At KPRC 2, we’re dedicated to keeping Houstonians informed. As part of our new Ask 2 series, the newsroom will answer your questions about all things Houston.
The question: What would Houston look like if we had an earthquake? I know it’s clay and sand, would that help or hurt?
The answer: This Channel 2 viewer is obviously looking for an answer to a hypothetical question. The first thing for anyone reading this to understand is that earthquakes are exceedingly rare statewide, much less in southeast Texas. Very minor earthquakes have been recorded in the region, but no major ones. Even the small ones are almost non-existent.
The bottom line is that we have enough to worry about with hurricanes here, so please do not lose sleep over earthquakes!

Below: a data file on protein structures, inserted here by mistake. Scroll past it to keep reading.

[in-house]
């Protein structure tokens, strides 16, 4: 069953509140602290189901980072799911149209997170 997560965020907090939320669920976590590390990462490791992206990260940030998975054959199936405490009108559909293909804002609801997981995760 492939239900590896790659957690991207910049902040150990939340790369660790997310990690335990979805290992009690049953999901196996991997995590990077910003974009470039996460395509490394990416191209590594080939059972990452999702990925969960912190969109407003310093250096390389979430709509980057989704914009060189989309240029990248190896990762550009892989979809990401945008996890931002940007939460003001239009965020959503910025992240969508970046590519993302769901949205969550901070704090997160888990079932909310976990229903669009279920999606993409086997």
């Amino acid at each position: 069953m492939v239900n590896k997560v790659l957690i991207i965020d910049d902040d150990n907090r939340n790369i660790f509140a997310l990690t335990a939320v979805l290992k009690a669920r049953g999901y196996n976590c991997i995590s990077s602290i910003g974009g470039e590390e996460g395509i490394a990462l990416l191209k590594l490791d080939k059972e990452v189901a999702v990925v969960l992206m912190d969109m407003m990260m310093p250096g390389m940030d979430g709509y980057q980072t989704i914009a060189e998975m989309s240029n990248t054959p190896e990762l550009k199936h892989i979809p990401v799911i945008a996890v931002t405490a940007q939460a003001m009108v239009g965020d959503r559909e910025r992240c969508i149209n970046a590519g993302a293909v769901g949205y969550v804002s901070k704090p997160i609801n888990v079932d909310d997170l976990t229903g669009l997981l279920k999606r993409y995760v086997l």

For the sake of our curious viewer, though, let’s dive a little deeper into the hypothetical. In a small earthquake, one that we could barely feel, Houston would be absolutely fine. A major earthquake, however, would be a catastrophe. Because of the silty, sandy soil in Houston, a major earthquake would cause the ground to take on liquid properties -- a process called liquefaction. Buildings would likely lose their footing, break apart and begin to sink. Elevated roads would also suffer major damage or collapse completely.
The science behind the phenomenon is interesting. It comes down to the types of waves that earthquakes generate:
P Waves: These are “primary” waves because they are the fastest and the first to be felt in an earthquake. P waves are compression-tension waves that act horizontally, and shake the ground from side to side.